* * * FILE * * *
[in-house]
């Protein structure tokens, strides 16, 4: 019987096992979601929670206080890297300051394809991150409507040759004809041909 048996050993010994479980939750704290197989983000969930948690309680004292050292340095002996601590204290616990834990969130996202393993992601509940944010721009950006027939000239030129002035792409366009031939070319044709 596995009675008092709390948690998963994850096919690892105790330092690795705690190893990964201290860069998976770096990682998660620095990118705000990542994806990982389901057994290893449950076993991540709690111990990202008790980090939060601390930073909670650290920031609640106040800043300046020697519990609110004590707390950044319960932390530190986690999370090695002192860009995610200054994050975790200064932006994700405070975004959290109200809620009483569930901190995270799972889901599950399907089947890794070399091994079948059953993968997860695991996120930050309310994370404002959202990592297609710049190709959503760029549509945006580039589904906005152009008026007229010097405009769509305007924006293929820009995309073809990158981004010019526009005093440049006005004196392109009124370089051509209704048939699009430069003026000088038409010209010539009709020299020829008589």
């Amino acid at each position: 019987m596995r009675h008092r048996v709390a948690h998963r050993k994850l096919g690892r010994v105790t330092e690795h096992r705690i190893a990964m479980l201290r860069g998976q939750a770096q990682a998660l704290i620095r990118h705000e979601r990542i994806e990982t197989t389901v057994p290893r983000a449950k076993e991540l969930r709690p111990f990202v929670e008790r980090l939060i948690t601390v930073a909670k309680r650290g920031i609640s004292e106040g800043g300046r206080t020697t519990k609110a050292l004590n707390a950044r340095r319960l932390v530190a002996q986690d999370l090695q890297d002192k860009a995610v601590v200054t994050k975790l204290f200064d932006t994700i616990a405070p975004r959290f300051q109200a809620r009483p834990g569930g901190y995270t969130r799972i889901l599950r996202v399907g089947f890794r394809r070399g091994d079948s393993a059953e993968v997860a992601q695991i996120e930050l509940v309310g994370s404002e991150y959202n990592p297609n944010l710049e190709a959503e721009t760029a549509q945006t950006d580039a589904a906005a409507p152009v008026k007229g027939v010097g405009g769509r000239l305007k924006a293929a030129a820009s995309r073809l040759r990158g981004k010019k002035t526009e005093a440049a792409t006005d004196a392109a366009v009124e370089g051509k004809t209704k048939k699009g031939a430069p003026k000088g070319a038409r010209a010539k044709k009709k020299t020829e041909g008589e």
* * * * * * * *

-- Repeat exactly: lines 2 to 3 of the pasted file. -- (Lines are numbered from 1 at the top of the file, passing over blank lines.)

């Protein structure tokens, strides 16, 4: 019987096992979601929670206080890297300051394809991150409507040759004809041909 048996050993010994479980939750704290197989983000969930948690309680004292050292340095002996601590204290616990834990969130996202393993992601509940944010721009950006027939000239030129002035792409366009031939070319044709 596995009675008092709390948690998963994850096919690892105790330092690795705690190893990964201290860069998976770096990682998660620095990118705000990542994806990982389901057994290893449950076993991540709690111990990202008790980090939060601390930073909670650290920031609640106040800043300046020697519990609110004590707390950044319960932390530190986690999370090695002192860009995610200054994050975790200064932006994700405070975004959290109200809620009483569930901190995270799972889901599950399907089947890794070399091994079948059953993968997860695991996120930050309310994370404002959202990592297609710049190709959503760029549509945006580039589904906005152009008026007229010097405009769509305007924006293929820009995309073809990158981004010019526009005093440049006005004196392109009124370089051509209704048939699009430069003026000088038409010209010539009709020299020829008589």
């Amino acid at each position: 019987m596995r009675h008092r048996v709390a948690h998963r050993k994850l096919g690892r010994v105790t330092e690795h096992r705690i190893a990964m479980l201290r860069g998976q939750a770096q990682a998660l704290i620095r990118h705000e979601r990542i994806e990982t197989t389901v057994p290893r983000a449950k076993e991540l969930r709690p111990f990202v929670e008790r980090l939060i948690t601390v930073a909670k309680r650290g920031i609640s004292e106040g800043g300046r206080t020697t519990k609110a050292l004590n707390a950044r340095r319960l932390v530190a002996q986690d999370l090695q890297d002192k860009a995610v601590v200054t994050k975790l204290f200064d932006t994700i616990a405070p975004r959290f300051q109200a809620r009483p834990g569930g901190y995270t969130r799972i889901l599950r996202v399907g089947f890794r394809r070399g091994d079948s393993a059953e993968v997860a992601q695991i996120e930050l509940v309310g994370s404002e991150y959202n990592p297609n944010l710049e190709a959503e721009t760029a549509q945006t950006d580039a589904a906005a409507p152009v008026k007229g027939v010097g405009g769509r000239l305007k924006a293929a030129a820009s995309r073809l040759r990158g981004k010019k002035t526009e005093a440049a792409t006005d004196a392109a366009v009124e370089g051509k004809t209704k048939k699009g031939a430069p003026k000088g070319a038409r010209a010539k044709k009709k020299t020829e041909g008589e």